Art / Exhibitions

Soul of a Nation: Art in the Age of Black Power

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This is a celebration of the work of Black American artists in the 1960s and 1970s. While the art on display is inspired by the mass Civil Rights Movement in the US during that time it is incredibly poignant that the issues raised remain so relevant today.

Norman Lewis’s America the Beautiful, for example, is an almost abstract painting depicting the KKK and burning crosses that could be a representation of Donald Trump’s America.

The Life and Work of Marx and Engels

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The Working Class Movement Library, in the heart of Salford, hosts a large collection of socialist literature and materials. Their latest exhibition focuses on the lives of Karl Marx and Friedrich Engels. There is a particular spotlight on the lives of the working class of Manchester and Salford in 1842.

Among the many photographs and examples of their writing on display, the library gives detailed accounts both of the works and personal lives of the pair.

Portraying a Nation: Germany 1919-1933

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Germany after the First World War was a society in deep crisis. The war ended with the overthrow of the Kaiser and with Germany on the brink of socialist revolution. The Weimar Republic (1919-1933) was racked by war debts, hyperinflation, economic crises, mass unemployment, dramatic political conflict and the growth of both the revolutionary left and fascism.

Queer British Art 1861-1967

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Tate Britain’s first ever LGBT+-related exhibition explores connections between art and a diverse range of sexualities and gender identities. It covers the period between the abolition of the death penalty for sodomy in 1861 and the Sexual Offences Act of 1967 which partially decriminalised consensual sex between men over 21 (both legal changes affected England and Wales only). This is a historic exhibition then, inventive, fascinating, surprising and affecting. Nevertheless there are some interesting contradictions at play.

Never Going Underground

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There is a delicious irony here in that the infamous Section 28 of 1988’s Local Government Act specifically prohibited “the teaching in any maintained school of the acceptability of homosexuality as a pretended family relationship” and this exhibition, named after the campaign to repeal the act, is overwhelmingly family friendly.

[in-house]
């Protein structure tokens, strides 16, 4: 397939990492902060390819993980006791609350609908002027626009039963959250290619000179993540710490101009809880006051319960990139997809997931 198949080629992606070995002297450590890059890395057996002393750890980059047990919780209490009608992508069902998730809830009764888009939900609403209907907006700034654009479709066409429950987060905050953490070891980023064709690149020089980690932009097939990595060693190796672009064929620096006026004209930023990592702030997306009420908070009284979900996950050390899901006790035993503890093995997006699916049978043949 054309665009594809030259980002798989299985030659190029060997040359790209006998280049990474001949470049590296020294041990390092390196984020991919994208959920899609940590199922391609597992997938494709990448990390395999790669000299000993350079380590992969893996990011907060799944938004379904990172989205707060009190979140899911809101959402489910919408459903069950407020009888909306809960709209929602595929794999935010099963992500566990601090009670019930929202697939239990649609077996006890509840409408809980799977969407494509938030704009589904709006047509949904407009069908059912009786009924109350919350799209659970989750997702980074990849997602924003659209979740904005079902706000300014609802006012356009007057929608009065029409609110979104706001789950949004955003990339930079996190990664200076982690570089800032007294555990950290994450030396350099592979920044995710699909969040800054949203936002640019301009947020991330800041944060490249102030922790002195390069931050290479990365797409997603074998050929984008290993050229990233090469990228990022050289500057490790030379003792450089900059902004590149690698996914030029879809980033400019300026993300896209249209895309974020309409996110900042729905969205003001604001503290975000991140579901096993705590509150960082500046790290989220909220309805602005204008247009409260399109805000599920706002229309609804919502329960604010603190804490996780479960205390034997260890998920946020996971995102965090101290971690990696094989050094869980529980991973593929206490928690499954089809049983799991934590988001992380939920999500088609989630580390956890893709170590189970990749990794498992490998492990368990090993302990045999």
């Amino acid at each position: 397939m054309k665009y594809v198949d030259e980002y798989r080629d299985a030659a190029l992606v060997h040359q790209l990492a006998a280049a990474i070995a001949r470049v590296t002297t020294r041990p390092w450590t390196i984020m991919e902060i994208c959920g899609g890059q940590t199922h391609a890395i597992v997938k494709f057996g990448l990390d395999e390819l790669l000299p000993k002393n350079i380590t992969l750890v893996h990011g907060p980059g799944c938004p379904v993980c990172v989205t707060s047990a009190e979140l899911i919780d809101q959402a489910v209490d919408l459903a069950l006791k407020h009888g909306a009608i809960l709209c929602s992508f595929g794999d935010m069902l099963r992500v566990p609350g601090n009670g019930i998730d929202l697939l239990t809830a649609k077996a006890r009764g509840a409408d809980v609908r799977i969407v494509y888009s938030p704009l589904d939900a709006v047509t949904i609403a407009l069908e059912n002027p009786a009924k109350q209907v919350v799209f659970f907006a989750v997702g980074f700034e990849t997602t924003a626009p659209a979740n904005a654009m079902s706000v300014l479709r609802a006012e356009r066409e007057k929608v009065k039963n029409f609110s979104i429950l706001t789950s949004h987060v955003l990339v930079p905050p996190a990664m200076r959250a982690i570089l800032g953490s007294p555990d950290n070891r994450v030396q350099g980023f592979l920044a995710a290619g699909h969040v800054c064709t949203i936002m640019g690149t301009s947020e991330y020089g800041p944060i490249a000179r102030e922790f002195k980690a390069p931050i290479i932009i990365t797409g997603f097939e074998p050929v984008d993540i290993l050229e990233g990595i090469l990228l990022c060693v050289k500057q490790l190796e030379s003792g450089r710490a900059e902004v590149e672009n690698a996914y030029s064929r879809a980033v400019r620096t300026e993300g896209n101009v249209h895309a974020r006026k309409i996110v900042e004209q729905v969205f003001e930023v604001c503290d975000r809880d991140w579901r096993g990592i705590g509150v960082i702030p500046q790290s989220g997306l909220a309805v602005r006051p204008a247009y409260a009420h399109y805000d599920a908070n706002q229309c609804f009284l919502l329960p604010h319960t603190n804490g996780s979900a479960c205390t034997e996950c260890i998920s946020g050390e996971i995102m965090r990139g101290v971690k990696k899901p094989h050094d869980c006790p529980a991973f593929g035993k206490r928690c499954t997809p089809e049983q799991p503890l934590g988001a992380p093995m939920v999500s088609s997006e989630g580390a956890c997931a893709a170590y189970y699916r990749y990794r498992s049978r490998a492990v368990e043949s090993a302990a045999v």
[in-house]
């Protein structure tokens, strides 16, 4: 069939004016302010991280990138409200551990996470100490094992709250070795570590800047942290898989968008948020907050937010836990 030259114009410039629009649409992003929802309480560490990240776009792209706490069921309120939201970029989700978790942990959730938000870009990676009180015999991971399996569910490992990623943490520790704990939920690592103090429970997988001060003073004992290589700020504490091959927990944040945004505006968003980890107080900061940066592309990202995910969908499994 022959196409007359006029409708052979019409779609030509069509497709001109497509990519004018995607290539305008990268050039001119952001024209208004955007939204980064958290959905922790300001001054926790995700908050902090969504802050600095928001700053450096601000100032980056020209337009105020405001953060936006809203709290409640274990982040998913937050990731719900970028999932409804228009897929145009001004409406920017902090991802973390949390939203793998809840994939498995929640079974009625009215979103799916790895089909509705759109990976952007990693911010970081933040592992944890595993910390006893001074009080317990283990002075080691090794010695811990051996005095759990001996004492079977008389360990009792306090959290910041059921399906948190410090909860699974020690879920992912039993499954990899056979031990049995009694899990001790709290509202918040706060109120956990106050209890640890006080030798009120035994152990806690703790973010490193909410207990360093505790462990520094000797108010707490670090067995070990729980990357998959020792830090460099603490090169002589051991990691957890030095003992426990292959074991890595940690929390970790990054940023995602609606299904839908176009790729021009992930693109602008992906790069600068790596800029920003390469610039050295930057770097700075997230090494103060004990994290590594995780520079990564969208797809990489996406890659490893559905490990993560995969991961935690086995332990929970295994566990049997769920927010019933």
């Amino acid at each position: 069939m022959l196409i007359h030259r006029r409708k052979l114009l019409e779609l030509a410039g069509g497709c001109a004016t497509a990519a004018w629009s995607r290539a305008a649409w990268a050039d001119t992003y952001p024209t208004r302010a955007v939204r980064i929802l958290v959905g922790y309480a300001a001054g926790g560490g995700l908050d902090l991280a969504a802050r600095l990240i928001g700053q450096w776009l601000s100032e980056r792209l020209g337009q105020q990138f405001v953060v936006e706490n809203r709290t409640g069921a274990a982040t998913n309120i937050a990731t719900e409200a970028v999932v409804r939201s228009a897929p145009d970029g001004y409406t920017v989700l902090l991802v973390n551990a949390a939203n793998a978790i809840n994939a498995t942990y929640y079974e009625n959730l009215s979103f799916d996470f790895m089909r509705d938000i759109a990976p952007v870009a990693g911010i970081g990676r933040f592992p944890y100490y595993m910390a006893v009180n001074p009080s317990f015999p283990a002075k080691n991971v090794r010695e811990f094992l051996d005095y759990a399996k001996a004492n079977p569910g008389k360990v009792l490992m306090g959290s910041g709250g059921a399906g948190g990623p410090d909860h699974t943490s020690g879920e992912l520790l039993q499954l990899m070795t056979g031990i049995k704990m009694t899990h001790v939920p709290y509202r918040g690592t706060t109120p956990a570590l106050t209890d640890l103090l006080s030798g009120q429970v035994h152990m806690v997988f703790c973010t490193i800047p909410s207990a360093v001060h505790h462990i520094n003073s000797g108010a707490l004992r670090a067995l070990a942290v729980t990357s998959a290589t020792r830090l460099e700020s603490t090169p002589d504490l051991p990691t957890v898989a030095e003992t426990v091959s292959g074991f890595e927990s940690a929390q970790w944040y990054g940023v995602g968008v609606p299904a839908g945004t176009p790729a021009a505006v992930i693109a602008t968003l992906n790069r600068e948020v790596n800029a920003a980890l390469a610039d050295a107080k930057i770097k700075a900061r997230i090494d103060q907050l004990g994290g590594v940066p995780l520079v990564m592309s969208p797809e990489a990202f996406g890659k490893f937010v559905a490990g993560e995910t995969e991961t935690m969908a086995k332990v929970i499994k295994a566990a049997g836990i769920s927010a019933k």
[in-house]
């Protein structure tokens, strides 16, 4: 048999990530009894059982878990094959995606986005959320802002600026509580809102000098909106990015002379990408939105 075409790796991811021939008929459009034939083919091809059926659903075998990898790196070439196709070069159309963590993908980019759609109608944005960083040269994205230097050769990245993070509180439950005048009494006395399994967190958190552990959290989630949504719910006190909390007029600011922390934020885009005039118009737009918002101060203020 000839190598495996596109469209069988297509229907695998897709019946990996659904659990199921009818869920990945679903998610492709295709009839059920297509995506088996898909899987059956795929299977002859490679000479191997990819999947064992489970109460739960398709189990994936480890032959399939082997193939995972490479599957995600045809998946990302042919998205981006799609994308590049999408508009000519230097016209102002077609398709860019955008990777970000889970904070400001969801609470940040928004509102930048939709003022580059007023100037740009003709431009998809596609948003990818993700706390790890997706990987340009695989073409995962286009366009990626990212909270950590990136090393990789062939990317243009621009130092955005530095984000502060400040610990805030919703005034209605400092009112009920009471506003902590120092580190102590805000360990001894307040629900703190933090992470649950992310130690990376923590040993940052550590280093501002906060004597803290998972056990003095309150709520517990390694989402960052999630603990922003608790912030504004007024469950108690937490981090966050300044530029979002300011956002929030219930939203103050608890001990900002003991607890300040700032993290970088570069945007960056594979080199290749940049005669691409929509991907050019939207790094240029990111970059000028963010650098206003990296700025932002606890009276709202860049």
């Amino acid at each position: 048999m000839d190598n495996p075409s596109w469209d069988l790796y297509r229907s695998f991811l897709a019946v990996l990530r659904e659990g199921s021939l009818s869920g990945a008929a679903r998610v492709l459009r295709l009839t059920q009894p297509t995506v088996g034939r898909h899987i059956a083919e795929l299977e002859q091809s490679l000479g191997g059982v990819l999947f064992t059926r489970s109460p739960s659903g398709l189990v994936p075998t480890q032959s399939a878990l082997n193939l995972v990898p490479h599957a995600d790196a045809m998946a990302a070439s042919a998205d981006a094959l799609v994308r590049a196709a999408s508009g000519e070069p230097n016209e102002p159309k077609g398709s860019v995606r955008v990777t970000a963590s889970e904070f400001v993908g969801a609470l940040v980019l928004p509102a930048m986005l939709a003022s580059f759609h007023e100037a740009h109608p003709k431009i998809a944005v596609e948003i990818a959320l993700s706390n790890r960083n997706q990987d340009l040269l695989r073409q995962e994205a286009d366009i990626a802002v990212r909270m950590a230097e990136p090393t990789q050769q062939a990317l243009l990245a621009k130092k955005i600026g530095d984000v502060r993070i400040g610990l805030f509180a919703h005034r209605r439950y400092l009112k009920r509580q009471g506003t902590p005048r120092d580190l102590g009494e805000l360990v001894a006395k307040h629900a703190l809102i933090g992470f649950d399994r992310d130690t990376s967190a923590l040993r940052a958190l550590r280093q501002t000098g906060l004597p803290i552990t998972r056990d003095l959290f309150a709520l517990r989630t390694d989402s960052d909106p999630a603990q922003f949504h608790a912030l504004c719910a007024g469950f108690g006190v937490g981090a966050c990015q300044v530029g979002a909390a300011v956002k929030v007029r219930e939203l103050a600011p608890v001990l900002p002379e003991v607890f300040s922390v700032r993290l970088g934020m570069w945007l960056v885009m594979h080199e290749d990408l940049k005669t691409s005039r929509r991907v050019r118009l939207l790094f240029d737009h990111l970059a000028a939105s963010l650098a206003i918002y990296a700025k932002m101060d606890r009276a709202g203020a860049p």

The exhibition marks 50 years since the passing of another piece of legislation — the partial decriminalisation of homosexuality in England and Wales in 1967.

Child's Play

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Child’s Play is a photographic exhibition featuring photos by Mark Neville that focus on the nature of children’s play.

The exhibition has a very clear message that children should have more unstructured space in which to play freely. There are some very attention-grabbing photos taken in an adventure playground in Tottenham where children are able to explore and play.

Degas to Picasso: Creating Modernism in France

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This exhibition looks at key moments in the development of art from the French Revolution to the Second World War.

The main subject matter of European art from the 15th century onwards had been the ruling classes and their possessions. Realism had been the dominant artistic form. However, the successive political upheavals of the 19th century encouraged the spirit of rebellion in the arts.

Revolution: Russian Art 1917-1932

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An exhibition marking the centenary of the Russian Revolution and its art should be a celebration of one of the most innovative periods in the history of the visual arts and humanity. Instead the Royal Academy has produced a stolid exhibition without any sense of what the revolution overthrew. Also it is supported by modern Russian art collections, which bolster the narrative of communism as dictatorship.

Trotsky said of 1917, “The revolution is, in the first place, an awakening of human personality in the masses — who were supposed to possess no personality…”

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